The last word she spoke onscreen was ‘vagina’, in Fashion Police, having just torn apart Amber Rose and her ultra revealing Laura Dewitt chainmail dress.
“Amber looks so much like a chain link border fence that 5000 Guatemalan children tried to sneak across her vagina,” said the woman who sashayed across the world of entertainment for laugh-out-loud decades, leaving unfillable Manolo-Blahnik-designed comedy footsteps as she went – dainty in front with a dagger thrust following.
She was honest and she was fearless and a comic cannot be much better than that.
Child of Russian immigrants, she grew up in Brooklyn, got an English Literature degree, co-wrote and directed a Hollywood movie in the 70’s, wrote more than a dozen best sellers, won an Emmy and got nominated for a Grammy. Once comedy found her, she worked harder at the art and the craft of it than any of today’s Week Mockers have the brain or the heart to imagine. In a time when there REALLY were hardly any women in comedy, she tore a way in. The fact that more women were not brave or tough or talented enough to follow was not her fault.
She took comedy across lines no one had gone near. We have no one remotely like her now and we probably never will. Women don’t have to be as brave and strong and brilliant as Joan now because – they don’t have to be. Time and again when she reached the top she would be knocked down – by the television networks, by her husband’s suicide, by bankruptcy. She always got up again… back through crappy dinner theatre gigs, through tiny clubs, through QVC and reality TV. Back to where she belonged.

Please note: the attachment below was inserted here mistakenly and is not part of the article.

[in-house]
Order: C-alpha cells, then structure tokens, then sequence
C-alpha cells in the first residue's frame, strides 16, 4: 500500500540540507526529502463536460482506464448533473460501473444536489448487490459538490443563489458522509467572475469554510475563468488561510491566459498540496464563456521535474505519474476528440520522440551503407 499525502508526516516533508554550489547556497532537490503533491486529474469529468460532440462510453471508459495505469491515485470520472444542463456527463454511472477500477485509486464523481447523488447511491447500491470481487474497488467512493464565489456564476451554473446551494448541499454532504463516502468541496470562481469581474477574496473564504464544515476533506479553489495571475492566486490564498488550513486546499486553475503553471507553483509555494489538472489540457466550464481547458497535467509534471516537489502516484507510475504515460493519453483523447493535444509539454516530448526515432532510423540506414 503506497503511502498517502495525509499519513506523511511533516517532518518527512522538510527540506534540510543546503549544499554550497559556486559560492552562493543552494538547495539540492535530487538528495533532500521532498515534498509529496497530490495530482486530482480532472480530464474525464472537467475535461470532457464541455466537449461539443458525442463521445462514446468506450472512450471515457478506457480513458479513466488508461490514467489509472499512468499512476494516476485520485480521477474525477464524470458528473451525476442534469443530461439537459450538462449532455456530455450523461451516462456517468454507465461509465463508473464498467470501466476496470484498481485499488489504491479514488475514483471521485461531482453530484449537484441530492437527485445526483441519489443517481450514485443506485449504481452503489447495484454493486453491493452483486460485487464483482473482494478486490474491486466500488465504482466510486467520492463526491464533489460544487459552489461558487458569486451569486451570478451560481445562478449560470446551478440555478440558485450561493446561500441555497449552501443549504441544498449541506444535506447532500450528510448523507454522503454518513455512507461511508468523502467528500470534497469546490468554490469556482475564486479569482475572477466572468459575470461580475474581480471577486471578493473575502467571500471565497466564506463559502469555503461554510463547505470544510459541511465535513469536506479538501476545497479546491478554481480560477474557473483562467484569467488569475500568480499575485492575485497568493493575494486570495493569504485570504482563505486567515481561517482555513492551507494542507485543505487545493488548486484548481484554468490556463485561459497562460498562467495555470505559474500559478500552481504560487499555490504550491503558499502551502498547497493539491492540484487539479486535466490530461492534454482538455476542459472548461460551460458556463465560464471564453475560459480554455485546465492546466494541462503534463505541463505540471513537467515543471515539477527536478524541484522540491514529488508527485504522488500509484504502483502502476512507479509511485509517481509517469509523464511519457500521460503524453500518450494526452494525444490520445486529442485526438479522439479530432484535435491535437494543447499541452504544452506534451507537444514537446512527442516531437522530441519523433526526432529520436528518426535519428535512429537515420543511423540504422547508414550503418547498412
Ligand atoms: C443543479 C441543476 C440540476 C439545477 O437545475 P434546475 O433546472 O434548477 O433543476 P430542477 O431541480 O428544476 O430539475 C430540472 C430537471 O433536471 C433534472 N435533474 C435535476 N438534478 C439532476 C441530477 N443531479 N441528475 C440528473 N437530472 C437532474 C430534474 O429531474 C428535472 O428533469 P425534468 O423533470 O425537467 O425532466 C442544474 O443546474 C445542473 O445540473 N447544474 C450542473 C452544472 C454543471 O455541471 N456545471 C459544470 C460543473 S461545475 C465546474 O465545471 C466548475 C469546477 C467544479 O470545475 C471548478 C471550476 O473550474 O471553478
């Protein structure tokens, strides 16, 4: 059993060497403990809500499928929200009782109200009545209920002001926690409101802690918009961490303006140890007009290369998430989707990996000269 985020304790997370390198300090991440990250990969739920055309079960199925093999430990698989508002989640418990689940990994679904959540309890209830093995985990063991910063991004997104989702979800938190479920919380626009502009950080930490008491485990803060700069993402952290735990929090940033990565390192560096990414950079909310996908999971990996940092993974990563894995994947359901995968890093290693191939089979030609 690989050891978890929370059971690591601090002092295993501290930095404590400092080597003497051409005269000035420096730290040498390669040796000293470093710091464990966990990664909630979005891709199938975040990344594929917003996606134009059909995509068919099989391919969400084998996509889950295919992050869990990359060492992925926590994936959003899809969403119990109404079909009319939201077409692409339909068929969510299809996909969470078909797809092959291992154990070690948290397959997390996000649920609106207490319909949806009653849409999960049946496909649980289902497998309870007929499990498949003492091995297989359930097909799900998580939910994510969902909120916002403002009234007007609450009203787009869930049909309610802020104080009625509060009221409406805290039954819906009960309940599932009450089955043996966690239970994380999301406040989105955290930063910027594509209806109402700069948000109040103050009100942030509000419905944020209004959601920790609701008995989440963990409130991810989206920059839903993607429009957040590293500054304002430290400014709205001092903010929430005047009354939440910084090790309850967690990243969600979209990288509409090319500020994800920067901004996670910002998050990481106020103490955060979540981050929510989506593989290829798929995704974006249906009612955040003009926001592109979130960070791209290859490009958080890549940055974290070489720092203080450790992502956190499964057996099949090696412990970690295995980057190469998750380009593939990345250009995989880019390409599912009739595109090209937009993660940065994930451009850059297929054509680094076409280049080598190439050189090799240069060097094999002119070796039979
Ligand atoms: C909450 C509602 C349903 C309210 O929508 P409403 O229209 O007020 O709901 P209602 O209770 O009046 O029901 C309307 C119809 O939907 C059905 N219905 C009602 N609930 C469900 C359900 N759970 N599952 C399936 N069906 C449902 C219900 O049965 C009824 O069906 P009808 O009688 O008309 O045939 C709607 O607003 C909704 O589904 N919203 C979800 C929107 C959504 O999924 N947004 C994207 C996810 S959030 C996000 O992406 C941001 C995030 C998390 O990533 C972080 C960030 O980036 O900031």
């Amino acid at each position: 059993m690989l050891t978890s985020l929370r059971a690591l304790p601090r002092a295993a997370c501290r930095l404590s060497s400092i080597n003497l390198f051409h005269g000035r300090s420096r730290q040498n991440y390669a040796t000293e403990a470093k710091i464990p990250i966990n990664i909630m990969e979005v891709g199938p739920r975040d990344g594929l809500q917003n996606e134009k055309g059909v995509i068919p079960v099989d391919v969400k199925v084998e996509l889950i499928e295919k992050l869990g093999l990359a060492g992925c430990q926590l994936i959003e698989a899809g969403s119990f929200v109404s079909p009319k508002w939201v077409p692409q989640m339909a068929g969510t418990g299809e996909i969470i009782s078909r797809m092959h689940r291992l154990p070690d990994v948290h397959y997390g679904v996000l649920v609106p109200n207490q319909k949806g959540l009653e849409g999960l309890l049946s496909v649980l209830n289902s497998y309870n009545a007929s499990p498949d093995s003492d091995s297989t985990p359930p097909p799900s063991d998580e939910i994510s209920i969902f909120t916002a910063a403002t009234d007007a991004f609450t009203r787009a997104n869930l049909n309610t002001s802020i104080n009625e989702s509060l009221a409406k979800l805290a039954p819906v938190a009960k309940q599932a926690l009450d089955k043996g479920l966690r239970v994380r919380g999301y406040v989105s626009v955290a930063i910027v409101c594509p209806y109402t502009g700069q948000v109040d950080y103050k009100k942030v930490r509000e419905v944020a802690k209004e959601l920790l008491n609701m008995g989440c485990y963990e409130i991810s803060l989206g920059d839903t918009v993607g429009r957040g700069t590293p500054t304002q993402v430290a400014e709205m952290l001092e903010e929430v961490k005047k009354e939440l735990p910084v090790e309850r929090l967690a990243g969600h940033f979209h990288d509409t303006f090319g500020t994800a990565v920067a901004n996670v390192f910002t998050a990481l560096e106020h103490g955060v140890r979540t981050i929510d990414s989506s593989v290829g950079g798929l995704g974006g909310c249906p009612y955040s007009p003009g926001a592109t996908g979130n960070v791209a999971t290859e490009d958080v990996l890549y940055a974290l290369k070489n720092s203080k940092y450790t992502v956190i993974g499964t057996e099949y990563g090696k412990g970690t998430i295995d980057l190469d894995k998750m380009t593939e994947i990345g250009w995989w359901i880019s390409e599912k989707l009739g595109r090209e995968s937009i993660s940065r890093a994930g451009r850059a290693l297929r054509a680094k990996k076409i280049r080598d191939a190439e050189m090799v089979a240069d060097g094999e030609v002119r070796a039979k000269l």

Usually hard lives make for hard people, but all I know of Joan Rivers is that she was a wonderful, generous person who helped so many new comics and performers, who was lovely to her fans, who gathered people up and made their lives lovely for the time they were with her. She was the ultimate professional but also a warm and genuine human being. The world is the less for her leaving it.
And for those who cling to their petty, twenty-first-century, First World outrage at comments about the Holocaust, the genocide in Gaza or, heaven forefend, Adele’s weight – get a fucking life. She was a comedian. She was Queen Bitch. She said the unsayable. Professionally, that is what she was for. And you loved it.
I wish I believed in god. I wish I believed in heaven. But I don’t. However, I know that, scientifically, energy cannot disappear. It can only become something else. So the next time you see lightning strike, or the Aurora Borealis, or read that Adele has come down with gastroenteritis … that’ll be Joan.